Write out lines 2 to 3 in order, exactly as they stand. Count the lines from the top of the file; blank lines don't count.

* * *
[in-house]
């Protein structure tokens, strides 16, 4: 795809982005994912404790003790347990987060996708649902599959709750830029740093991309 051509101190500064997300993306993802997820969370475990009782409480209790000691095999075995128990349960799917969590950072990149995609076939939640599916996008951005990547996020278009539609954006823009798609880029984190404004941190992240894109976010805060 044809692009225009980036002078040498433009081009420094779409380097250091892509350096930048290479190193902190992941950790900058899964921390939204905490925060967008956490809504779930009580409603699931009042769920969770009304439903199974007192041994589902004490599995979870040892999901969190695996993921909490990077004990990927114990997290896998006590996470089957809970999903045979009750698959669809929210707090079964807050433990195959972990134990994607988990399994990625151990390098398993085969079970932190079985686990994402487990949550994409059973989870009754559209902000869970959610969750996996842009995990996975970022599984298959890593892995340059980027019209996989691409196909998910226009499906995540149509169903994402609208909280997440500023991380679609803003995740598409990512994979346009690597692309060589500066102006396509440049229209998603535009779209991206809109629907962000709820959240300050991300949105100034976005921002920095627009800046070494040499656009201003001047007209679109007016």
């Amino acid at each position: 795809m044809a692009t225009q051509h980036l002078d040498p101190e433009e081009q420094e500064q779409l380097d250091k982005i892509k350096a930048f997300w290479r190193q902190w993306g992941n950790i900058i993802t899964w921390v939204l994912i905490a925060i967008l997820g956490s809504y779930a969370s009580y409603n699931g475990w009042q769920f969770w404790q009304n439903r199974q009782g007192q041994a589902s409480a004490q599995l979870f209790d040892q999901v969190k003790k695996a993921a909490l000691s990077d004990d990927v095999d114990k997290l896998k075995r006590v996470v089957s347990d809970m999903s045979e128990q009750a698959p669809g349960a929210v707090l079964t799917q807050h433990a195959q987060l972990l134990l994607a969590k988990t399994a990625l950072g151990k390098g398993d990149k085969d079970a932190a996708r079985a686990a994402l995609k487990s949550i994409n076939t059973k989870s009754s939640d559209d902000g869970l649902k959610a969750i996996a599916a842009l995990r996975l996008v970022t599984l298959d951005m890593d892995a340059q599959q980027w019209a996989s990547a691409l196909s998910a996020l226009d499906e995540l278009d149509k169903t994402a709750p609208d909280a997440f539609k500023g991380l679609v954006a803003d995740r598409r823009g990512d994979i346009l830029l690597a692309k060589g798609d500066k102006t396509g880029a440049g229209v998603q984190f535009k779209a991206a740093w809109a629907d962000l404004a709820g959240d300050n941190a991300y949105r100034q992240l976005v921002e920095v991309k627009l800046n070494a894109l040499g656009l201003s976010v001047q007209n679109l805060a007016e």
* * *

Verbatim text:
């Protein structure tokens, strides 16, 4: 795809982005994912404790003790347990987060996708649902599959709750830029740093991309 051509101190500064997300993306993802997820969370475990009782409480209790000691095999075995128990349960799917969590950072990149995609076939939640599916996008951005990547996020278009539609954006823009798609880029984190404004941190992240894109976010805060 044809692009225009980036002078040498433009081009420094779409380097250091892509350096930048290479190193902190992941950790900058899964921390939204905490925060967008956490809504779930009580409603699931009042769920969770009304439903199974007192041994589902004490599995979870040892999901969190695996993921909490990077004990990927114990997290896998006590996470089957809970999903045979009750698959669809929210707090079964807050433990195959972990134990994607988990399994990625151990390098398993085969079970932190079985686990994402487990949550994409059973989870009754559209902000869970959610969750996996842009995990996975970022599984298959890593892995340059980027019209996989691409196909998910226009499906995540149509169903994402609208909280997440500023991380679609803003995740598409990512994979346009690597692309060589500066102006396509440049229209998603535009779209991206809109629907962000709820959240300050991300949105100034976005921002920095627009800046070494040499656009201003001047007209679109007016």
């Amino acid at each position: 795809m044809a692009t225009q051509h980036l002078d040498p101190e433009e081009q420094e500064q779409l380097d250091k982005i892509k350096a930048f997300w290479r190193q902190w993306g992941n950790i900058i993802t899964w921390v939204l994912i905490a925060i967008l997820g956490s809504y779930a969370s009580y409603n699931g475990w009042q769920f969770w404790q009304n439903r199974q009782g007192q041994a589902s409480a004490q599995l979870f209790d040892q999901v969190k003790k695996a993921a909490l000691s990077d004990d990927v095999d114990k997290l896998k075995r006590v996470v089957s347990d809970m999903s045979e128990q009750a698959p669809g349960a929210v707090l079964t799917q807050h433990a195959q987060l972990l134990l994607a969590k988990t399994a990625l950072g151990k390098g398993d990149k085969d079970a932190a996708r079985a686990a994402l995609k487990s949550i994409n076939t059973k989870s009754s939640d559209d902000g869970l649902k959610a969750i996996a599916a842009l995990r996975l996008v970022t599984l298959d951005m890593d892995a340059q599959q980027w019209a996989s990547a691409l196909s998910a996020l226009d499906e995540l278009d149509k169903t994402a709750p609208d909280a997440f539609k500023g991380l679609v954006a803003d995740r598409r823009g990512d994979i346009l830029l690597a692309k060589g798609d500066k102006t396509g880029a440049g229209v998603q984190f535009k779209a991206a740093w809109a629907d962000l404004a709820g959240d300050n941190a991300y949105r100034q992240l976005v921002e920095v991309k627009l800046n070494a894109l040499g656009l201003s976010v001047q007209n679109l805060a007016e």